The six-axis kinematics offer numerical adjustment of all tool positions in the X, Y and Z directions. At the heart of the concept is the back spindle mounted on three linear axes, which makes the machine extremely user friendly. The main platen includes three positions for the rotating tools; it can hold transverse drills, a polygon tool or a gear-hobbing tool. This capability opens up the potential of machining operations not previously possible on this range.
Tornos’ SwissNano 7 is suitable for the medical sector when complemented with the addition of a thread-whirling unit. This attachment enables the machine to be used for the production of maxillofacial screws, and can prove a good partner when it comes to the machining of screws for dental implants or straight implants. The machine can also be equipped with high-frequency spindles for back-machining operations, which allows the machine to mill hexalobular (Torx) shapes.
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Driven-tool turning centres

A new range of CNC turning centres with live tooling in the turret has been introduced by Hurco. The three models – TM8Mi XP, TM10Mi XP and TM12Mi XP – cover the 8-, 10- and 12-inch chuck sizes required by most manufacturers.

Hurco previously sold a range of driven-tool lathe models designated TMM, but their performance was limited as they were not controlled by the proprietary Max5 control that has proved so popular on the company’s machining centres due to features such as concurrent programming and recovery restart.
The new lathe control system, an in-house development by Hurco’s software engineers, was first introduced on the XP-series of two-axis lathes in early 2018. This all-digital control platform was delivered alongside improvements to the design of the machine, including a smaller footprint, roller guideways in the linear axes, a larger spindle bore and enhanced rigid tapping.
A primary reason for developing the TM Mi XP range, in addition to adding the superior features of the Max5 control, was to ensure that driven-tool milling is smooth and accurate. The machines include a servo-controlled C axis and the capability to deploy driven tools at all turret positions, allowing milling and off-centre drilling to be performed in addition to normal turning operations.
Two machines are currently in the UK, a demonstration model at Hurco in High Wycombe and another on trial at a customer’s factory. The first machines available for sale will arrive later this month. These models will be the new 8-inch chuck version which, compared with the former TMM lathes, offer higher spindle power at 22.6 kW, a spindle bore increased from 62 to 79 mm, a draw tube diameter of 64.5 mm (up from 52 mm), and faster rapids at 30 m/min (previously 24 m/min).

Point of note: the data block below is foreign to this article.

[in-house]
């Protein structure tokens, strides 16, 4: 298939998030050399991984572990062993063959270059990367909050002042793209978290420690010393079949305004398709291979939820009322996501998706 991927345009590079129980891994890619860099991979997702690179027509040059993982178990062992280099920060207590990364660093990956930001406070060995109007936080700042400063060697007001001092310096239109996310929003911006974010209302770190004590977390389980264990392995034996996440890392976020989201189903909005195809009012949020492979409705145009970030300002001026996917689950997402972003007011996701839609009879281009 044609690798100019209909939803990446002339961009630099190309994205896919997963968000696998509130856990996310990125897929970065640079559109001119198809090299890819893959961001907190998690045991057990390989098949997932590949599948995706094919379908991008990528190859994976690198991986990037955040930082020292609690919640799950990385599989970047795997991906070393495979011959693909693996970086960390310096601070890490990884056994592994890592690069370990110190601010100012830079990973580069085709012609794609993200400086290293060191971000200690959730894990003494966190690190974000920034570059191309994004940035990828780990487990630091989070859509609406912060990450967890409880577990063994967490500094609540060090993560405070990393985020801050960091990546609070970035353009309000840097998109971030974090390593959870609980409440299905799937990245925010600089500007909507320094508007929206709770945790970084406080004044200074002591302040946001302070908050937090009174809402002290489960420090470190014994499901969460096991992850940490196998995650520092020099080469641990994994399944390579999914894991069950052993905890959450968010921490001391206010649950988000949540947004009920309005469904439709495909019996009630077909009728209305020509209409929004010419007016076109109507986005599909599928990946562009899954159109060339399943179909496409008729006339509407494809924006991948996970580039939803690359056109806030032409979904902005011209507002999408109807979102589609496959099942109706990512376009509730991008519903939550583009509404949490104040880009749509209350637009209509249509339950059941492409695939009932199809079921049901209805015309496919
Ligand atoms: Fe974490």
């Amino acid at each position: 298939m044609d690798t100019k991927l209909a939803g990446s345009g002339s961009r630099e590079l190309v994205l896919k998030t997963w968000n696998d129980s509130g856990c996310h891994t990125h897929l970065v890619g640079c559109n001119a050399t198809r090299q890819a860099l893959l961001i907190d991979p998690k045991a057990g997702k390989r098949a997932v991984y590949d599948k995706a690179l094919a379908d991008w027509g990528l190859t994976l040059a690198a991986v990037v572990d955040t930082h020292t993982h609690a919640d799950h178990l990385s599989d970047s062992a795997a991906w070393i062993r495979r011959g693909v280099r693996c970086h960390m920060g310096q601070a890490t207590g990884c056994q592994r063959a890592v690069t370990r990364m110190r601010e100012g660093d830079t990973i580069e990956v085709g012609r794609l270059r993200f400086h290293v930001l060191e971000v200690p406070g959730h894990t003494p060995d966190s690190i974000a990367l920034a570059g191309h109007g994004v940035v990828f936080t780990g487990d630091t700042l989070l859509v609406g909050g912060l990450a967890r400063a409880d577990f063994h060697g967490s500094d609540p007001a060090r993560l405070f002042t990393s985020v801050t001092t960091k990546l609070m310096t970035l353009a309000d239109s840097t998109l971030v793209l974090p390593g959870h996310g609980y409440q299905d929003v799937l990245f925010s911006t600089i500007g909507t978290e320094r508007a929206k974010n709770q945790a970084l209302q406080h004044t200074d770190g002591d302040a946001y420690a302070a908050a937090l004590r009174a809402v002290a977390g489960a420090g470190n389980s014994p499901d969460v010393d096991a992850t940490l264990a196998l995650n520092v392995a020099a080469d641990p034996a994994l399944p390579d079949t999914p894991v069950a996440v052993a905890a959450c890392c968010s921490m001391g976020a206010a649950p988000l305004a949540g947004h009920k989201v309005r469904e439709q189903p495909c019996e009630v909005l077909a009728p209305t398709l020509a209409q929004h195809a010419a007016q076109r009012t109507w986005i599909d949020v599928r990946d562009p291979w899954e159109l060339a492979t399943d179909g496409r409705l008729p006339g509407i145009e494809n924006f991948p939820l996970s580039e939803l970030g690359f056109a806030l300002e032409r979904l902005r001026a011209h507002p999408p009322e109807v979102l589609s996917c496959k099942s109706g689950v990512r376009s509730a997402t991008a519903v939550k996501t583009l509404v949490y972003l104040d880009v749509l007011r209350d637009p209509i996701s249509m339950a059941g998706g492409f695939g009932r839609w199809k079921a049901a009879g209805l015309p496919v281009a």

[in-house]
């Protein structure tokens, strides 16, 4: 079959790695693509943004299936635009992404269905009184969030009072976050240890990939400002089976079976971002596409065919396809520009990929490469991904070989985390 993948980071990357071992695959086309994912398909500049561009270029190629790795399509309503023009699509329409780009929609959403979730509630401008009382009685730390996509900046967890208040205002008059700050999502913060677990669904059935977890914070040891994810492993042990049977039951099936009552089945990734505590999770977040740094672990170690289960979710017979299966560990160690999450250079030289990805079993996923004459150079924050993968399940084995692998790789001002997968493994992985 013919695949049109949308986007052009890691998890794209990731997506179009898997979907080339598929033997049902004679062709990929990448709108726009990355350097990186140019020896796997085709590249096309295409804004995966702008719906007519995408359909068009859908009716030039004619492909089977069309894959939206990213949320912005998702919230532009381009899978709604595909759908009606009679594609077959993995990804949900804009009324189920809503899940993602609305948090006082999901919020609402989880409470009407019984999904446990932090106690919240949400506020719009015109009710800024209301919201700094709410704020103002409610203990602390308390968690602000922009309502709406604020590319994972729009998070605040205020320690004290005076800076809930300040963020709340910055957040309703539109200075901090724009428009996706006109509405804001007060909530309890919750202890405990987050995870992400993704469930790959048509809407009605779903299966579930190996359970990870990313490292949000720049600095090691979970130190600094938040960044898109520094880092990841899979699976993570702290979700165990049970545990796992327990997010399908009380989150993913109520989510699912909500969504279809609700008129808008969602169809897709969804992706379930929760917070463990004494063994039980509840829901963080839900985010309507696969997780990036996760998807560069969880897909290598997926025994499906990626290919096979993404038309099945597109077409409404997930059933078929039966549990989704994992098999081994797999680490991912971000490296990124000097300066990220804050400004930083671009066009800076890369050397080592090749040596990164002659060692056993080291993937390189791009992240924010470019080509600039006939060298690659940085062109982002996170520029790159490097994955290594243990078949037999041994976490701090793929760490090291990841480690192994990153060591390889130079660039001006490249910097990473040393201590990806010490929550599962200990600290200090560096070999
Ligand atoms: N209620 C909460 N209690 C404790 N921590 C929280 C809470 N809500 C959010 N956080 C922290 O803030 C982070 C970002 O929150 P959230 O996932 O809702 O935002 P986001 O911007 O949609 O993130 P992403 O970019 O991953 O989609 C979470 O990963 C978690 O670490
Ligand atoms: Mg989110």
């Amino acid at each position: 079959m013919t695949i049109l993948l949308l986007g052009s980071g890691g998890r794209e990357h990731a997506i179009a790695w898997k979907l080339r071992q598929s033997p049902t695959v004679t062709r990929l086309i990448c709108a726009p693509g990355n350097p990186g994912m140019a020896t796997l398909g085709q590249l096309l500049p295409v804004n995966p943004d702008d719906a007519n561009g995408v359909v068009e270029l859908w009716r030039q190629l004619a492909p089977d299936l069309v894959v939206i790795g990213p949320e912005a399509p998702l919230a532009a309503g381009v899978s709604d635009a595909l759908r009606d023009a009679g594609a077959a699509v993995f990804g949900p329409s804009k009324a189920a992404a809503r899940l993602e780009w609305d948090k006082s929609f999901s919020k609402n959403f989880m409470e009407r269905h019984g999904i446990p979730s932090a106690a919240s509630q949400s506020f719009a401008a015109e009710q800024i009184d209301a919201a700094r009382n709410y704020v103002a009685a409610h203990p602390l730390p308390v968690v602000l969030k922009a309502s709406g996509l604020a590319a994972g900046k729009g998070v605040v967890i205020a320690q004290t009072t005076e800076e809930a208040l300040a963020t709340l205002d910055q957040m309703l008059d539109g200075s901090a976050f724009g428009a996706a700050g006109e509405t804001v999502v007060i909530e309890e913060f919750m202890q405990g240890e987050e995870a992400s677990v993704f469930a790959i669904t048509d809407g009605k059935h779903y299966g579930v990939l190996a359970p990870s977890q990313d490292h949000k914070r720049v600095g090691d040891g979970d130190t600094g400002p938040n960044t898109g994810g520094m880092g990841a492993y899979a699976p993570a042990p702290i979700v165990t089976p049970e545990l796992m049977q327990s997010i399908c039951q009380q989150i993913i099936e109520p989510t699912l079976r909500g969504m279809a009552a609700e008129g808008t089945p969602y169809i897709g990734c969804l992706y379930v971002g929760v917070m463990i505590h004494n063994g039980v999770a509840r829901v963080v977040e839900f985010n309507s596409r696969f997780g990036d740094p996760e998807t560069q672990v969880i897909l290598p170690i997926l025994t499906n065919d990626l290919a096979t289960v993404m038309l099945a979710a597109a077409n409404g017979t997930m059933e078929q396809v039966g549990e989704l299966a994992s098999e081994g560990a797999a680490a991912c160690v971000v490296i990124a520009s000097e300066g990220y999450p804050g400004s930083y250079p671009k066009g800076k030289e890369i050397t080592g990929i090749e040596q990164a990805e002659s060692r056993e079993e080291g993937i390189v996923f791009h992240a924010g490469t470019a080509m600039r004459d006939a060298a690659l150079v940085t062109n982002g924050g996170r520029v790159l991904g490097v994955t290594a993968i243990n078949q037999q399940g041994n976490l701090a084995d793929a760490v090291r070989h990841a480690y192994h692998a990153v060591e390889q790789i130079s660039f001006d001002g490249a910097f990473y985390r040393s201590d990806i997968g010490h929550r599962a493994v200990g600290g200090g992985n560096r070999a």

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Magnetic filter boosts lathe tool life

Sheffield-based Gripple has enjoyed a 50% increase in tool life and 44% reduction in downtime on its Star sliding-head CNC lathe by installing a MicroMag magnetic filter from Eclipse Magnetics.

In order to satisfy its environmental commitments, Gripple was keen to maximise efficiency and reduce waste on the lathe, which included exploring ways to prolong coolant life and enable the coolant flow system to work as efficiently as possible.
Since installing the MicroMag, the build-up of swarf material in the bottom tank of the Star machine has been significantly reduced, while the coolant flow system is working more efficiently due to the reduction in swarf circulating in the coolant. In contrast, before the addition of the MicroMag, the bottom tank of the CNC lathe needed to be cleaned approximately every month. There has been such a significant reduction in swarf collecting in the tank that it now only needs cleaning every 50 days. As a result, Gripple can reduce the frequency of cleaning from 12 times per year to just over seven. In addition, the bottom tank previously took approximately 45 minutes to clean, but has since reduced to just 25 minutes.
The tool change data is also impressive since the installation of the MicroMag. For example, on some tool locations, the number of EN1A (leaded) steel components produced has increased by 50% before the tool requires replacement; from 10,000 to 15,000 parts.
Gripple employee Jake Slaughter says: “The MicroMag is a great addition to the lathe and really improves the way it runs. In the long term, I estimate that the company will be able to produce a lot more components with MicroMag units installed on all of the machines.”